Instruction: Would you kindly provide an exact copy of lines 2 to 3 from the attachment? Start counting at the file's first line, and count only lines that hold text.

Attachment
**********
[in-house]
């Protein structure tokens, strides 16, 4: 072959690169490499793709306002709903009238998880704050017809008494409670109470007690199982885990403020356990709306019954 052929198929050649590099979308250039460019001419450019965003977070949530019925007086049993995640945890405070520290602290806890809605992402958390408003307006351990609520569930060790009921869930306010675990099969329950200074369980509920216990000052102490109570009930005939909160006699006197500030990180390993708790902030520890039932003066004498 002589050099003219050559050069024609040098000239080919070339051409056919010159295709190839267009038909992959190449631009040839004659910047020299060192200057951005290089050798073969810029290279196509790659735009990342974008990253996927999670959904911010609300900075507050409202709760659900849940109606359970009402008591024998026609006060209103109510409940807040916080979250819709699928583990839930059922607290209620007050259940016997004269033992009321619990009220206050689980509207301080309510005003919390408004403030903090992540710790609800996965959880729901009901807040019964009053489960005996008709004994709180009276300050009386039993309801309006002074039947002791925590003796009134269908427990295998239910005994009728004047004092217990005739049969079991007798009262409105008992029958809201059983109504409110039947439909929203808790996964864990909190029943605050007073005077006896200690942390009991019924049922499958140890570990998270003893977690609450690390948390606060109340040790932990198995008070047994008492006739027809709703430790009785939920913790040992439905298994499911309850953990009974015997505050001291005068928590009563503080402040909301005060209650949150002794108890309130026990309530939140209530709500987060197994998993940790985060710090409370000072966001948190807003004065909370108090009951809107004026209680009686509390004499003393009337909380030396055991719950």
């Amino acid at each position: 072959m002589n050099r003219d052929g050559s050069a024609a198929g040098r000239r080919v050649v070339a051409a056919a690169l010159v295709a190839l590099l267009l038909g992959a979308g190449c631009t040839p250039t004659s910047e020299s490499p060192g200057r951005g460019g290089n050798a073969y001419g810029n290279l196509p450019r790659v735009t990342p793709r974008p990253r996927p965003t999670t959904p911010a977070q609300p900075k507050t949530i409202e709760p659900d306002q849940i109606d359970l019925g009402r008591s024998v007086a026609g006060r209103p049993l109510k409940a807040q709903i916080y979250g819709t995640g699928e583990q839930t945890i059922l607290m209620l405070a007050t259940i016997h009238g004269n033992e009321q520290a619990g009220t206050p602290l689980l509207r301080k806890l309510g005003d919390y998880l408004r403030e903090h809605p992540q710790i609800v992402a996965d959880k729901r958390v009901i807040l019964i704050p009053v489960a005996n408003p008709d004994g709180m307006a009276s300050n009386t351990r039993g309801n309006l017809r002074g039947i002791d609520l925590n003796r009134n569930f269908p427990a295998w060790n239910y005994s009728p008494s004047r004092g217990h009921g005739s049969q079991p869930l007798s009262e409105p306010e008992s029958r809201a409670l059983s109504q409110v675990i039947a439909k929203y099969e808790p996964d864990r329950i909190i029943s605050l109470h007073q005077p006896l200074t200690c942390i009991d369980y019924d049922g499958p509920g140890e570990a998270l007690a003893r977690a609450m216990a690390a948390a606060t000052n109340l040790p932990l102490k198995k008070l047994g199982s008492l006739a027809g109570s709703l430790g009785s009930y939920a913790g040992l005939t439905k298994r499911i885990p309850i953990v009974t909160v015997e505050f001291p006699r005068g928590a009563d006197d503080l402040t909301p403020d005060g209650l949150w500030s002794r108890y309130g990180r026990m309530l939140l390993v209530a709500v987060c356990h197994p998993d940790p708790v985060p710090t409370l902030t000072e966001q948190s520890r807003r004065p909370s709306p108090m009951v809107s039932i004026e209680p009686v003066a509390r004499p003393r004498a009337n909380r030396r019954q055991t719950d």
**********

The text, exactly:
């Protein structure tokens, strides 16, 4: 072959690169490499793709306002709903009238998880704050017809008494409670109470007690199982885990403020356990709306019954 052929198929050649590099979308250039460019001419450019965003977070949530019925007086049993995640945890405070520290602290806890809605992402958390408003307006351990609520569930060790009921869930306010675990099969329950200074369980509920216990000052102490109570009930005939909160006699006197500030990180390993708790902030520890039932003066004498 002589050099003219050559050069024609040098000239080919070339051409056919010159295709190839267009038909992959190449631009040839004659910047020299060192200057951005290089050798073969810029290279196509790659735009990342974008990253996927999670959904911010609300900075507050409202709760659900849940109606359970009402008591024998026609006060209103109510409940807040916080979250819709699928583990839930059922607290209620007050259940016997004269033992009321619990009220206050689980509207301080309510005003919390408004403030903090992540710790609800996965959880729901009901807040019964009053489960005996008709004994709180009276300050009386039993309801309006002074039947002791925590003796009134269908427990295998239910005994009728004047004092217990005739049969079991007798009262409105008992029958809201059983109504409110039947439909929203808790996964864990909190029943605050007073005077006896200690942390009991019924049922499958140890570990998270003893977690609450690390948390606060109340040790932990198995008070047994008492006739027809709703430790009785939920913790040992439905298994499911309850953990009974015997505050001291005068928590009563503080402040909301005060209650949150002794108890309130026990309530939140209530709500987060197994998993940790985060710090409370000072966001948190807003004065909370108090009951809107004026209680009686509390004499003393009337909380030396055991719950």
């Amino acid at each position: 072959m002589n050099r003219d052929g050559s050069a024609a198929g040098r000239r080919v050649v070339a051409a056919a690169l010159v295709a190839l590099l267009l038909g992959a979308g190449c631009t040839p250039t004659s910047e020299s490499p060192g200057r951005g460019g290089n050798a073969y001419g810029n290279l196509p450019r790659v735009t990342p793709r974008p990253r996927p965003t999670t959904p911010a977070q609300p900075k507050t949530i409202e709760p659900d306002q849940i109606d359970l019925g009402r008591s024998v007086a026609g006060r209103p049993l109510k409940a807040q709903i916080y979250g819709t995640g699928e583990q839930t945890i059922l607290m209620l405070a007050t259940i016997h009238g004269n033992e009321q520290a619990g009220t206050p602290l689980l509207r301080k806890l309510g005003d919390y998880l408004r403030e903090h809605p992540q710790i609800v992402a996965d959880k729901r958390v009901i807040l019964i704050p009053v489960a005996n408003p008709d004994g709180m307006a009276s300050n009386t351990r039993g309801n309006l017809r002074g039947i002791d609520l925590n003796r009134n569930f269908p427990a295998w060790n239910y005994s009728p008494s004047r004092g217990h009921g005739s049969q079991p869930l007798s009262e409105p306010e008992s029958r809201a409670l059983s109504q409110v675990i039947a439909k929203y099969e808790p996964d864990r329950i909190i029943s605050l109470h007073q005077p006896l200074t200690c942390i009991d369980y019924d049922g499958p509920g140890e570990a998270l007690a003893r977690a609450m216990a690390a948390a606060t000052n109340l040790p932990l102490k198995k008070l047994g199982s008492l006739a027809g109570s709703l430790g009785s009930y939920a913790g040992l005939t439905k298994r499911i885990p309850i953990v009974t909160v015997e505050f001291p006699r005068g928590a009563d006197d503080l402040t909301p403020d005060g209650l949150w500030s002794r108890y309130g990180r026990m309530l939140l390993v209530a709500v987060c356990h197994p998993d940790p708790v985060p710090t409370l902030t000072e966001q948190s520890r807003r004065p909370s709306p108090m009951v809107s039932i004026e209680p009686v003066a509390r004499p003393r004498a009337n909380r030396r019954q055991t719950d």